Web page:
But look around.  Eight days ago, in my local Lawtons I pointed out three Chinese students; several racialised people and a bunch of white people shopping.  The manager sighed and told me if the shoppers don’t like it, the staff hates it.  “Drives us crazy,” he admitted. He tore off a corner of a box which held a gross of SmartiesTM and wrote down the phone number for head office’s customer services.  Handing it to me, he muttered, “Good Luck”.frosty2

Well, on the up side, head office did not give me the run-around.  On the down side,  Laurence Fromm, District Operator for 14 Lawtons stores in Nova Scotia, told me there would be no changes to playing six weeks of Christmas music.  “I grew up in the retail environment,” he told me.  “I’m used to it. Christmas is our biggest season in retail.  We’ve played the music at this time for quite a few years.”

Besides, “it’s not all religious music—the religious aspect is not strong,” Fromm said emphatically.  When I challenged him, he insisted there were seasonal favourites “that have nothing to do with the Christian religion.”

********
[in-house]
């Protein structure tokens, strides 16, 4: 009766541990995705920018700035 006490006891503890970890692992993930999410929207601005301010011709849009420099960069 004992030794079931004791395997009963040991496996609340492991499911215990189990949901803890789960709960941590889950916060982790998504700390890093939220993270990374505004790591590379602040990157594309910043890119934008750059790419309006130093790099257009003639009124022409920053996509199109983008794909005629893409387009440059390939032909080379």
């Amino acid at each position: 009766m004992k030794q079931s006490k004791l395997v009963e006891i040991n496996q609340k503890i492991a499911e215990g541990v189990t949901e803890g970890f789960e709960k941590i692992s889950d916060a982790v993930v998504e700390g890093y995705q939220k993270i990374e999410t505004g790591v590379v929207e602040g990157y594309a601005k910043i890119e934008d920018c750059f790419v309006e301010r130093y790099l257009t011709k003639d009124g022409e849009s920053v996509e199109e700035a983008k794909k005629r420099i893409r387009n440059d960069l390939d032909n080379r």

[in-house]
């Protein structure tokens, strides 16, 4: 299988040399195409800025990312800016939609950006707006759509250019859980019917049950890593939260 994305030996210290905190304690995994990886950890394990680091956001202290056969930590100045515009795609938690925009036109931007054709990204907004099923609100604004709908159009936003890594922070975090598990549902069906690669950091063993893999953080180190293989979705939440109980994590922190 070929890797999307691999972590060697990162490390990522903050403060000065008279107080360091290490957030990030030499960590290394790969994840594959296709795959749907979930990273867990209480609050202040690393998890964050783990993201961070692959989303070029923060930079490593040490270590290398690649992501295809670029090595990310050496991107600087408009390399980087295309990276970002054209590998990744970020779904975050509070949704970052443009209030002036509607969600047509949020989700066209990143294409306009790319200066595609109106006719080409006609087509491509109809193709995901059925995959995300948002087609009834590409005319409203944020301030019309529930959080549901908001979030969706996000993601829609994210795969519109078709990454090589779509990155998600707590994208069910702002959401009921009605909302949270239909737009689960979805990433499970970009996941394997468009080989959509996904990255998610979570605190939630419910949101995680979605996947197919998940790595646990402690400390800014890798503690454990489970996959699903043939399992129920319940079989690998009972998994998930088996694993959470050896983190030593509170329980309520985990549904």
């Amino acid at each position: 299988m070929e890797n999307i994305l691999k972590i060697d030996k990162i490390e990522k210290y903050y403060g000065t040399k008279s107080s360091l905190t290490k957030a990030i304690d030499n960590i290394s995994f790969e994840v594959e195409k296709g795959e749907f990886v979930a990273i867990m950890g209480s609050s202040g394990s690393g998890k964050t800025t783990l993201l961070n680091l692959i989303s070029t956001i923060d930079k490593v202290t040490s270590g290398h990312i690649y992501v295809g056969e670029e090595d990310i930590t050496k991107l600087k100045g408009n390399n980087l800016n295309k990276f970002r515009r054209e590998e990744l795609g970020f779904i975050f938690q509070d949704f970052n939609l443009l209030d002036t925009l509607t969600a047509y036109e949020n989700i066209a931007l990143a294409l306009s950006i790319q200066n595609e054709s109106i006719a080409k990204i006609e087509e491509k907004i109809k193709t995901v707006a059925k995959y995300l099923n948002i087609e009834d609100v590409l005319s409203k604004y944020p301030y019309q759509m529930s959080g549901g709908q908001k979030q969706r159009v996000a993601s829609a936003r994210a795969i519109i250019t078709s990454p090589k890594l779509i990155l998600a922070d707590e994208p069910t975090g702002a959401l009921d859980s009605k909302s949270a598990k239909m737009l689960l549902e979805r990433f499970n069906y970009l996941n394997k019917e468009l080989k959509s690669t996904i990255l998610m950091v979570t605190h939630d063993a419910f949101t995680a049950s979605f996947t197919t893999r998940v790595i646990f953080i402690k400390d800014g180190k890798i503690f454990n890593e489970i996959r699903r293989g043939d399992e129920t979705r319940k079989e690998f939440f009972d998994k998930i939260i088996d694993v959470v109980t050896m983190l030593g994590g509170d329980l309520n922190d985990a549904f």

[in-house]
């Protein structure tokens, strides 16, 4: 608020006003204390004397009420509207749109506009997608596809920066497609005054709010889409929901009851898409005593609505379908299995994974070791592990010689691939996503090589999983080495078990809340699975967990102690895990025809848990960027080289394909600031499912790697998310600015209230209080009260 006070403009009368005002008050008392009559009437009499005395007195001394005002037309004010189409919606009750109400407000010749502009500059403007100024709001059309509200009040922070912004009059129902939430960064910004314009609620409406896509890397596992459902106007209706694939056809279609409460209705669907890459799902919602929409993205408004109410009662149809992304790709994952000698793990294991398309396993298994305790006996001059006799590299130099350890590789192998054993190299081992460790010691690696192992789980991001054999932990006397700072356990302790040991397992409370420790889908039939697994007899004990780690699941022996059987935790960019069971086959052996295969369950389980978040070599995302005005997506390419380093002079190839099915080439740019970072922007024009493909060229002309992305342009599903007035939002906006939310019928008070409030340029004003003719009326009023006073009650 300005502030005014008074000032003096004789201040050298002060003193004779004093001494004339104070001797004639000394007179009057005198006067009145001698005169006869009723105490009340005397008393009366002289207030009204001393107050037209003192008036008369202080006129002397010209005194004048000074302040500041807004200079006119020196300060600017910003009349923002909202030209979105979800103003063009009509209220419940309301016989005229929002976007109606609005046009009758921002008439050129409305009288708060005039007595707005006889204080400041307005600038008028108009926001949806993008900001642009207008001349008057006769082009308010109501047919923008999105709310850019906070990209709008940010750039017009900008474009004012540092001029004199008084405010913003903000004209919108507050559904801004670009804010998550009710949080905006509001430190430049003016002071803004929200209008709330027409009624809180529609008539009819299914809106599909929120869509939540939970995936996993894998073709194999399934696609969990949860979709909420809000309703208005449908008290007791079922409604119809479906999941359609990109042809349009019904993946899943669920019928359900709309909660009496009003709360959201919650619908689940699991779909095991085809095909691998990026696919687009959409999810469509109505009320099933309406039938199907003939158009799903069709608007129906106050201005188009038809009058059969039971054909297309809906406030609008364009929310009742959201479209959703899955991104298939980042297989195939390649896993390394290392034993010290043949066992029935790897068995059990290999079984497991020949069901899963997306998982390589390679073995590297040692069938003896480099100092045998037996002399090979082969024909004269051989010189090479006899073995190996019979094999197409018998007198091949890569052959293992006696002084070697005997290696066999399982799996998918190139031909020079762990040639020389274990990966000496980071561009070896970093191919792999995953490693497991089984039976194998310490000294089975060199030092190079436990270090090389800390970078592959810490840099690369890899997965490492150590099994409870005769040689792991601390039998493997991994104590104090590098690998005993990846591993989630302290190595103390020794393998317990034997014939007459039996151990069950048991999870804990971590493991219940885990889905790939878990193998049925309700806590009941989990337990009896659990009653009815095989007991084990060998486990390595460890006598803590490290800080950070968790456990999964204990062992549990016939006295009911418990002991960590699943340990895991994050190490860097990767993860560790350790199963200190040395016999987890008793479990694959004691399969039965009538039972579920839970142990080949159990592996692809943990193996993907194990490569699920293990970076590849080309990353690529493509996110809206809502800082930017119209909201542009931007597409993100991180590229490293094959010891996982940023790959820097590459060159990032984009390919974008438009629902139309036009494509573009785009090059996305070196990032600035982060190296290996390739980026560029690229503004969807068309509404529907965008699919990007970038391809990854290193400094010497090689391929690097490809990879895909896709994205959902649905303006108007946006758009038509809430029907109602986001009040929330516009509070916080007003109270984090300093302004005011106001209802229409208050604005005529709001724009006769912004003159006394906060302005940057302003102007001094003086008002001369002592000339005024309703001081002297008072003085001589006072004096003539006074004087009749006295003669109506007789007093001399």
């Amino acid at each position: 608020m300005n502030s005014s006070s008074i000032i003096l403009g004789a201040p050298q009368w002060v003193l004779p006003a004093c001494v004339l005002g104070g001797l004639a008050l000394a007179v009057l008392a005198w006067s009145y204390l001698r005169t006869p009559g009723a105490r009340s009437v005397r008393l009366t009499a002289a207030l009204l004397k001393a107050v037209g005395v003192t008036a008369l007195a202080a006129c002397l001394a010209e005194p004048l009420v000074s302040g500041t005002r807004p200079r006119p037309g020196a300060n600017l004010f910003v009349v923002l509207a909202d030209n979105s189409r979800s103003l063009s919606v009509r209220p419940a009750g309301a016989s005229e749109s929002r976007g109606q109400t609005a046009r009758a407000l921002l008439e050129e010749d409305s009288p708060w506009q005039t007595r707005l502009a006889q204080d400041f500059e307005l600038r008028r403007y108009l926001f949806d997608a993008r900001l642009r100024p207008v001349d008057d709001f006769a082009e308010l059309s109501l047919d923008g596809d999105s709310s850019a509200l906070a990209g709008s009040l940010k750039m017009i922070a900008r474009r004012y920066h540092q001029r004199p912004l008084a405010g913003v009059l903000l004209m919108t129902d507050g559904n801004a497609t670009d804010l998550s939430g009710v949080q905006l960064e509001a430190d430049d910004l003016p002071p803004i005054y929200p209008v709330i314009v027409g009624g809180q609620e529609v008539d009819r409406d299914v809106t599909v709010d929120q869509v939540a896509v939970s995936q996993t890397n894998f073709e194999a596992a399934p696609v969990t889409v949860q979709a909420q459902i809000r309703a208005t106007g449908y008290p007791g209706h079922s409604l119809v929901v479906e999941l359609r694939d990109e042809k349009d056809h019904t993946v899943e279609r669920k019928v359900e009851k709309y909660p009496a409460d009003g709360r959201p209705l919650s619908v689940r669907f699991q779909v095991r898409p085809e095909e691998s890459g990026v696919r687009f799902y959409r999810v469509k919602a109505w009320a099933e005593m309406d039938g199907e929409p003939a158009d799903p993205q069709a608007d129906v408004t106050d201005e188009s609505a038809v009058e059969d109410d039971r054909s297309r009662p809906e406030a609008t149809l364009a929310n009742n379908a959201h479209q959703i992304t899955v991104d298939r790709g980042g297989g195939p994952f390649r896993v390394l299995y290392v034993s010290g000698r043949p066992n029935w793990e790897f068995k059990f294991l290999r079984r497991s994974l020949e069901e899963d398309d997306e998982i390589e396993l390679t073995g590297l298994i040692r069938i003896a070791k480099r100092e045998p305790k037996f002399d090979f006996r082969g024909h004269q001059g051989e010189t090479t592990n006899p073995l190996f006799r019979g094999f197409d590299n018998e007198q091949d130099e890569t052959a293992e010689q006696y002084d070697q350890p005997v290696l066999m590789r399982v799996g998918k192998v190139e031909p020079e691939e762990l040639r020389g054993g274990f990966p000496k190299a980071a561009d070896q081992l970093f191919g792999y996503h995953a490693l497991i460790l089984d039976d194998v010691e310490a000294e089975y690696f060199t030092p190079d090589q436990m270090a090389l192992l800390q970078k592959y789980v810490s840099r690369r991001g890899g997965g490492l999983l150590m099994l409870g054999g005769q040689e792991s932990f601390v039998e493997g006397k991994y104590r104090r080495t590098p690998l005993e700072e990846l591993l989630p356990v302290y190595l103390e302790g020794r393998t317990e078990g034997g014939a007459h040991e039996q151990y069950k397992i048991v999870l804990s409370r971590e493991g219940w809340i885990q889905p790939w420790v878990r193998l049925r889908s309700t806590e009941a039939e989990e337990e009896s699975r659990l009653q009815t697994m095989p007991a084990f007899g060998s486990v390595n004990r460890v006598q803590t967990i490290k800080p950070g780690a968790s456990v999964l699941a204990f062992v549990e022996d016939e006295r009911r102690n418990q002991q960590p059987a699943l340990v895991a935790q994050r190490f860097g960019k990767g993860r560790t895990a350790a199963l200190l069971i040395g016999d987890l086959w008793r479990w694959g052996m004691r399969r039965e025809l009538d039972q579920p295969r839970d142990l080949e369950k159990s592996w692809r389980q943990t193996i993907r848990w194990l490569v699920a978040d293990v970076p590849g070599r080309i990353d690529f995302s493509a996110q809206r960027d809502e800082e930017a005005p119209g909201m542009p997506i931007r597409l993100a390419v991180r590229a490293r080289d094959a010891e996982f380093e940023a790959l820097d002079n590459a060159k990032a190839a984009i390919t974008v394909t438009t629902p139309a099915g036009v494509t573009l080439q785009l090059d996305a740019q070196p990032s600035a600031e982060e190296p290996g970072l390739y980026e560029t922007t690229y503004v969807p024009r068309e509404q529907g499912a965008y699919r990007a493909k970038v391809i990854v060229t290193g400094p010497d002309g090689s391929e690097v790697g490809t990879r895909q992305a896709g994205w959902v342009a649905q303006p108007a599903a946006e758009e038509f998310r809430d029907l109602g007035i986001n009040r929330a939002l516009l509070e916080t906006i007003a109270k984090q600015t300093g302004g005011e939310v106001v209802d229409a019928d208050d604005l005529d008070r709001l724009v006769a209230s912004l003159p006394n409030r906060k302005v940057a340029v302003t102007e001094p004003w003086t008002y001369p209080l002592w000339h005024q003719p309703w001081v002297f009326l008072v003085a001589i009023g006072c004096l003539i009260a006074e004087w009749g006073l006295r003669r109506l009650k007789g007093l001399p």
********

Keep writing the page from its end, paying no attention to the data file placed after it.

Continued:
Still he chuckled when I asked him if it was true that no one ever played Frosty the Snowman on January 15th.  “No that’s true,” he admitted.   He agreed that Frosty was part of the Christmas music package—even though it was more “generic”.

When I complained that staff and shoppers had to hear the same 20 or 30 Christmas songs on a loop for days on end, he replied that Lawtons always had music so staff and shoppers are used to hearing it “over and over on a loop.”lawtons

“It bothers some, but not everyone,” Fromm insisted. “Sales mean a lot. I take your point about multiculturalism.”  But of course it’s all about increasing sales and the business of Christmas.